The planning inspector said that Curley considered the bicycle locker intrusive and obtrusive and feels that it would set a precedent for similar developments. He also considered the proposal to be unnecessary as applicants have a rear entrance to their house.

Nuada Mac Eoin, a conservation architect with MacEoin Architects working on behalf of the Delaneys, said in a letter to An Bord Pleanála: “They are all active cyclists, so there are four bicycles coming and going during the day. They use bicycles in preference to car. There is a shed at the bottom of the garden, giving access to the lane, but the fact that the laneway is unlit and unpaved, is a disincentive to the family members to use the lane to access the shed, particularly during the winter months.”

The letter adds: “Furthermore, some secured, locked, bicycles have been previously stolen from the shed, and this has discouraged our Clients from using this shed to store their bikes, resulting in their bringing the bicycles in through the front door, and parking them in one of the living rooms.”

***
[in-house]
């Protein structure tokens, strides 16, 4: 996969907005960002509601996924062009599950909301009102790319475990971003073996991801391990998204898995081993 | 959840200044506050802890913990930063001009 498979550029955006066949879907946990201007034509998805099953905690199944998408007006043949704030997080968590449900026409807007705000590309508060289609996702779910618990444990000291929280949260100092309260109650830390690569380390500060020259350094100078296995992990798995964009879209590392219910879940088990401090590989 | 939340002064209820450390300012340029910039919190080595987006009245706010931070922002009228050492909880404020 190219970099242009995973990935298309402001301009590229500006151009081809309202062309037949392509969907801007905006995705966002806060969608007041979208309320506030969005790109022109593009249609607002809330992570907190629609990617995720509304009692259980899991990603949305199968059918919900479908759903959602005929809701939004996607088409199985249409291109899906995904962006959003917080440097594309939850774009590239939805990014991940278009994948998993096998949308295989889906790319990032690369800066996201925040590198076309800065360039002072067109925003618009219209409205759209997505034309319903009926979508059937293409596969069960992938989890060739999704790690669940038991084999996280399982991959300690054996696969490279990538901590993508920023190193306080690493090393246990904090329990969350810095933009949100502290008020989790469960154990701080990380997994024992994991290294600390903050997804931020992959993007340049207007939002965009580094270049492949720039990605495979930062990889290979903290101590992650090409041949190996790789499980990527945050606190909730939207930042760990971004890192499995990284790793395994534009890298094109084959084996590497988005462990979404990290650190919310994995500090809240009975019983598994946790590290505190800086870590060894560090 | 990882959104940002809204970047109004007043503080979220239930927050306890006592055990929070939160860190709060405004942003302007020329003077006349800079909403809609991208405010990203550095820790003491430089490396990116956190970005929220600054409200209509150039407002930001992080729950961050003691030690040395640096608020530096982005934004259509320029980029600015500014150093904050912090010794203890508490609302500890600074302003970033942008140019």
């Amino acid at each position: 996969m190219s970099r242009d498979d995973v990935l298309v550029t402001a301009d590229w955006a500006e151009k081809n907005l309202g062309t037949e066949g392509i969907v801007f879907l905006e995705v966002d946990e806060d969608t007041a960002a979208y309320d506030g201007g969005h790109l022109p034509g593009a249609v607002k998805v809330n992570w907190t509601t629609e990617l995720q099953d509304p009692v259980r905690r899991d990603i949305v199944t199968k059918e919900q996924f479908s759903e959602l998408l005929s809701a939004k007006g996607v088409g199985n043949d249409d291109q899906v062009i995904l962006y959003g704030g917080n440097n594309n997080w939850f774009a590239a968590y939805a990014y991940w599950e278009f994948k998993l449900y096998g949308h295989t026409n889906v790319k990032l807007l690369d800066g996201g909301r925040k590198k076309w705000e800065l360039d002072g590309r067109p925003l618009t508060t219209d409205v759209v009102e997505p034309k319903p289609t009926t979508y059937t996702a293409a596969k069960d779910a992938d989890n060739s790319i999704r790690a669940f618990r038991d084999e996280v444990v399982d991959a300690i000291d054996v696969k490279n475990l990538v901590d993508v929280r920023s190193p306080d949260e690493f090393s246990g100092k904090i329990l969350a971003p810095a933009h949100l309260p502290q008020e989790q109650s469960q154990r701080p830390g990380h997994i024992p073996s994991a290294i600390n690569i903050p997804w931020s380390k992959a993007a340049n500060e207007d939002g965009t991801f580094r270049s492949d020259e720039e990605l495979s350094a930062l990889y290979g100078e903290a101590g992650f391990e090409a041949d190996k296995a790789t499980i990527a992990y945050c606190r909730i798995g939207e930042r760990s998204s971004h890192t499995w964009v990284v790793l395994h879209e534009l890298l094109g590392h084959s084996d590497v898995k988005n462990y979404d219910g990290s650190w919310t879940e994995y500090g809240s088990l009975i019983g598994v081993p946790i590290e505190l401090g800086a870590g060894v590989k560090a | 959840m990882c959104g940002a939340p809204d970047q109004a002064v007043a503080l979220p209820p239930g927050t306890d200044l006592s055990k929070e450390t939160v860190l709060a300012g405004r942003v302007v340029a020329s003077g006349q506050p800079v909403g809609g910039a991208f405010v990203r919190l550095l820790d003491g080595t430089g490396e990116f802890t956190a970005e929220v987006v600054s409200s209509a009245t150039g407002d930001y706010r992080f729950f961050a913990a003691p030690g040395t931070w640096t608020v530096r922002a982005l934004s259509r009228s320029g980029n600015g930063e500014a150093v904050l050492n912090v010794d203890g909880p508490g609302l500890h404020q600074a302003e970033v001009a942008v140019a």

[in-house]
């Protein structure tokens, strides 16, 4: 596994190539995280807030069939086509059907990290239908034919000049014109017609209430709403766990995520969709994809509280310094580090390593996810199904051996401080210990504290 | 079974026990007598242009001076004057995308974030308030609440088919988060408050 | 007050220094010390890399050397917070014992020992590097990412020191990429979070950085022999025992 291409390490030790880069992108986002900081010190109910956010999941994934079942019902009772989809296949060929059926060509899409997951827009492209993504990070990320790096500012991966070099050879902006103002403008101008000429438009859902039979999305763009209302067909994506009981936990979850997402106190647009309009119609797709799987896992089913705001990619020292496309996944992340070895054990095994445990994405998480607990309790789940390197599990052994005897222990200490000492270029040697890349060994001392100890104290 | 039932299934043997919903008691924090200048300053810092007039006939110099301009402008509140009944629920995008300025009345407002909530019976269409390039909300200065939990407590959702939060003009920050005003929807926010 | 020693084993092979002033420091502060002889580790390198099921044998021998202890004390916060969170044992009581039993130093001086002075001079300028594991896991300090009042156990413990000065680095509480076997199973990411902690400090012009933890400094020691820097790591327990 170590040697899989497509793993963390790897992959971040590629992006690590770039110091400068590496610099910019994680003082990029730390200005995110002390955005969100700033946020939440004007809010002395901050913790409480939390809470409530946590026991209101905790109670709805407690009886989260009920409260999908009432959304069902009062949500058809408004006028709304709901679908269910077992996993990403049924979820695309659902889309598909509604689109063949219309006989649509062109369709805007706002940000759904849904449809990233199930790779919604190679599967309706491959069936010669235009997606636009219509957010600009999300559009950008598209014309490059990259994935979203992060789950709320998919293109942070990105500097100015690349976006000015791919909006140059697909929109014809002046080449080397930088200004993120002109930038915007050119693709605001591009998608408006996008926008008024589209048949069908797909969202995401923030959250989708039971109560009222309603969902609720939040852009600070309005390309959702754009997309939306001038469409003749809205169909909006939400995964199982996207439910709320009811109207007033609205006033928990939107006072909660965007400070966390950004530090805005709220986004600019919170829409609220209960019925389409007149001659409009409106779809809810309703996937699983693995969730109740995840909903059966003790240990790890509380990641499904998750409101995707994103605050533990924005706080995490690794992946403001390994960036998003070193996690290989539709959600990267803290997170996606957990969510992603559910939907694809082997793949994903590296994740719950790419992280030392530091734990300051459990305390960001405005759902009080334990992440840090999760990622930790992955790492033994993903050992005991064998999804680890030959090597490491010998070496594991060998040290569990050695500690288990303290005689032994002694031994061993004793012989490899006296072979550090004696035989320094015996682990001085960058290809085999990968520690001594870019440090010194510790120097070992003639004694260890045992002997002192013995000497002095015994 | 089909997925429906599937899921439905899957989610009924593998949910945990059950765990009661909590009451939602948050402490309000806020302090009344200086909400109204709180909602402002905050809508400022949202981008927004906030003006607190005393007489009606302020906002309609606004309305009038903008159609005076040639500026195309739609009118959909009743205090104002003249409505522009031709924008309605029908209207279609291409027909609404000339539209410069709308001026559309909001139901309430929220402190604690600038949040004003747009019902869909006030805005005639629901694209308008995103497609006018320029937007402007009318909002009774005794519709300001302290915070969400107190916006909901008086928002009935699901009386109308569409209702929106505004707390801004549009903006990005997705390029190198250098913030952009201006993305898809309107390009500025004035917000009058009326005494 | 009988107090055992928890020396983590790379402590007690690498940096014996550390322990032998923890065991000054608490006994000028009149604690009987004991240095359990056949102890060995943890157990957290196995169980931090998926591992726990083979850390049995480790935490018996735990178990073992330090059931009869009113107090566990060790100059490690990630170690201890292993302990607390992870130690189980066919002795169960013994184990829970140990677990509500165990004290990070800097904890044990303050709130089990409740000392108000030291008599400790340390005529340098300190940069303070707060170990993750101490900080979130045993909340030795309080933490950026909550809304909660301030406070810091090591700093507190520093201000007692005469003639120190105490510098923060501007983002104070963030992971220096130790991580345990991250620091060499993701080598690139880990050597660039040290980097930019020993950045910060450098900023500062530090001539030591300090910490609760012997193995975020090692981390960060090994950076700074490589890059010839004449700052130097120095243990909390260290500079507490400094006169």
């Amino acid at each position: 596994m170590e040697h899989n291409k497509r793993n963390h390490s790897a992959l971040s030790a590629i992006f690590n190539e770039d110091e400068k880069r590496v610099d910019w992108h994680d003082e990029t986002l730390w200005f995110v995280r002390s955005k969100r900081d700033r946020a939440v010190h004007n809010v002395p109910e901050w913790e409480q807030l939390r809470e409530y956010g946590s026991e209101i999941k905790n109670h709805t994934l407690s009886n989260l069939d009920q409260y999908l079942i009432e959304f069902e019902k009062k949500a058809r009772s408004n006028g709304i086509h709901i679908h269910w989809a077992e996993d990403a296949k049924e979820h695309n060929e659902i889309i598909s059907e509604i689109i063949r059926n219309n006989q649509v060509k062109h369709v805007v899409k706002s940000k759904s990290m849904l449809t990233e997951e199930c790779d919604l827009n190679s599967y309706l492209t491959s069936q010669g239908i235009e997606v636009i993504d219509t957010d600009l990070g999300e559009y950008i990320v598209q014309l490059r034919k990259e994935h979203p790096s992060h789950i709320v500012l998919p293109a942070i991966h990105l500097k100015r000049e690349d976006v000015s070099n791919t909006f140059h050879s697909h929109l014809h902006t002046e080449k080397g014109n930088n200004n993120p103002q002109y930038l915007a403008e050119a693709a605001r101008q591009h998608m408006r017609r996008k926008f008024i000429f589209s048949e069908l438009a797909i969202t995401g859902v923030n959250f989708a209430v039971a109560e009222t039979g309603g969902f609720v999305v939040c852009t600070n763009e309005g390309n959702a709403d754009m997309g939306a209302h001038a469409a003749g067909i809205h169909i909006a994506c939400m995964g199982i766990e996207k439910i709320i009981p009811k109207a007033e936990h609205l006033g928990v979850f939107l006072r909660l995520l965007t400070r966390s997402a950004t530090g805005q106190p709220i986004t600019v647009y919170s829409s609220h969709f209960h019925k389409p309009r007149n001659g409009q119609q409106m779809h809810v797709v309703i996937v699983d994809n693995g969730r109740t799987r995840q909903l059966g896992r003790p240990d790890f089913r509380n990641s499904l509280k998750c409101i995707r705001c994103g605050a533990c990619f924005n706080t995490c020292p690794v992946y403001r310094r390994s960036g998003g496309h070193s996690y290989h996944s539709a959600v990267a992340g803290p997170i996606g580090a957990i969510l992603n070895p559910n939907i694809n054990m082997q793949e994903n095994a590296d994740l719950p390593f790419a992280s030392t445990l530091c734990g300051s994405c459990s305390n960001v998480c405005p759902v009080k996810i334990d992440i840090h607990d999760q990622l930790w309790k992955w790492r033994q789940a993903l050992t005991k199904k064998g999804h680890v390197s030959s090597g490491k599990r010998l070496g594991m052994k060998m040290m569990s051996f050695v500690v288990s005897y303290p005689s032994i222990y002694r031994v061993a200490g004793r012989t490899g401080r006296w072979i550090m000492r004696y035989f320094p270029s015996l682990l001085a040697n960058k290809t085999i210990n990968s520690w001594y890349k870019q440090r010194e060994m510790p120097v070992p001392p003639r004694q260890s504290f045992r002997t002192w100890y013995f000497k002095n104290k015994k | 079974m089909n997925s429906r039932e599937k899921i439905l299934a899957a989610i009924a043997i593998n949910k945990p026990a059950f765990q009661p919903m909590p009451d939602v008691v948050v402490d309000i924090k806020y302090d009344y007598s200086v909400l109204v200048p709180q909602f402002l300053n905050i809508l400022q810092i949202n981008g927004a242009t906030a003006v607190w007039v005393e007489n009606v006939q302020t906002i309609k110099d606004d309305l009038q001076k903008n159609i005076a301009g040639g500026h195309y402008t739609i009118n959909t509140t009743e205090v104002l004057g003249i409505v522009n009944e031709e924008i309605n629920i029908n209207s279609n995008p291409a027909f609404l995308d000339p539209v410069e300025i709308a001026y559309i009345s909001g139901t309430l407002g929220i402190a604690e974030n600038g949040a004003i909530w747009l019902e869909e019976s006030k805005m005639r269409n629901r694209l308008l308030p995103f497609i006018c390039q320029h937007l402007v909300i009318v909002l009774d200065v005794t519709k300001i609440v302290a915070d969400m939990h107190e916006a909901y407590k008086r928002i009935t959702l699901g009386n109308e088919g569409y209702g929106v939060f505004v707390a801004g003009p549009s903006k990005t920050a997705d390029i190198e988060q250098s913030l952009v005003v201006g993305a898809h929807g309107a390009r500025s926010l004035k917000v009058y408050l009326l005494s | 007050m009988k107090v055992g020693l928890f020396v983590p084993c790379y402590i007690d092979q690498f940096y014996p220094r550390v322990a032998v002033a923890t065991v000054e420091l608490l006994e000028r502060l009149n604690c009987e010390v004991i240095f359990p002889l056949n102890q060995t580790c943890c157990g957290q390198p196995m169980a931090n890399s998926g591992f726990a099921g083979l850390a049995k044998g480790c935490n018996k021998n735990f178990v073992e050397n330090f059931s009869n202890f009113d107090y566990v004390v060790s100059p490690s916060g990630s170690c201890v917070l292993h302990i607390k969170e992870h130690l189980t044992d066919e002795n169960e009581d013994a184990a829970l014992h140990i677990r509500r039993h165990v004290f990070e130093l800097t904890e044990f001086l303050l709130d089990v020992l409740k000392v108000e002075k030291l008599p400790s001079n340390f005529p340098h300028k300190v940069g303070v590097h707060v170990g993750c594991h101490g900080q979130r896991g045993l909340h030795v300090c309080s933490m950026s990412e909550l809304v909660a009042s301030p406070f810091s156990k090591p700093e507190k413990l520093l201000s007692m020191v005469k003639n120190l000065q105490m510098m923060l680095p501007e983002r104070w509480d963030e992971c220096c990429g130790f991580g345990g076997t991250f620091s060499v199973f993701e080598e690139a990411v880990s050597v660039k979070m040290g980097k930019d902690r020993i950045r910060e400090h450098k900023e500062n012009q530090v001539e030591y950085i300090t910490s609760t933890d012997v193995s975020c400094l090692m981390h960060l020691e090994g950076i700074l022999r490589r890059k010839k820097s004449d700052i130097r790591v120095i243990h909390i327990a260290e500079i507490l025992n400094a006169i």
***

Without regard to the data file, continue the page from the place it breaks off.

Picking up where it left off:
The letter said that, when abroad, the Delaneys noted the use of bicycle stores in front gardens and on streets, and this struck them as an ideal solution for them. It also said that screening by planting was also planned before Dublin City Council took planning enforcement action.

Dockery, the planning inspector, said: “I agree with the first party assertion [from the Delaneys] that the subject structure could be described as more of a bicycle box than a bicycle shed. It is a barrelled structure which can accommodate a maximum of four bicycles. It is not possible to stand upright within it and it has a maximum height of 1.4m (the main bulk of the structure is slightly less than this). It has a total floor area slightly in excess of 5m².”

“It is not unduly visible when viewed from the street and does not impact on the character or compromise the setting of the Protected Structure (No. 43) or any other Protected Structure within the vicinity to such an extent as to warrant a refusal of permission,” the planning inspector said. “It does not significantly impact on the character or setting of the Residential Conservation Area, given its limited height and setback from boundary, to warrant a refusal of permission.”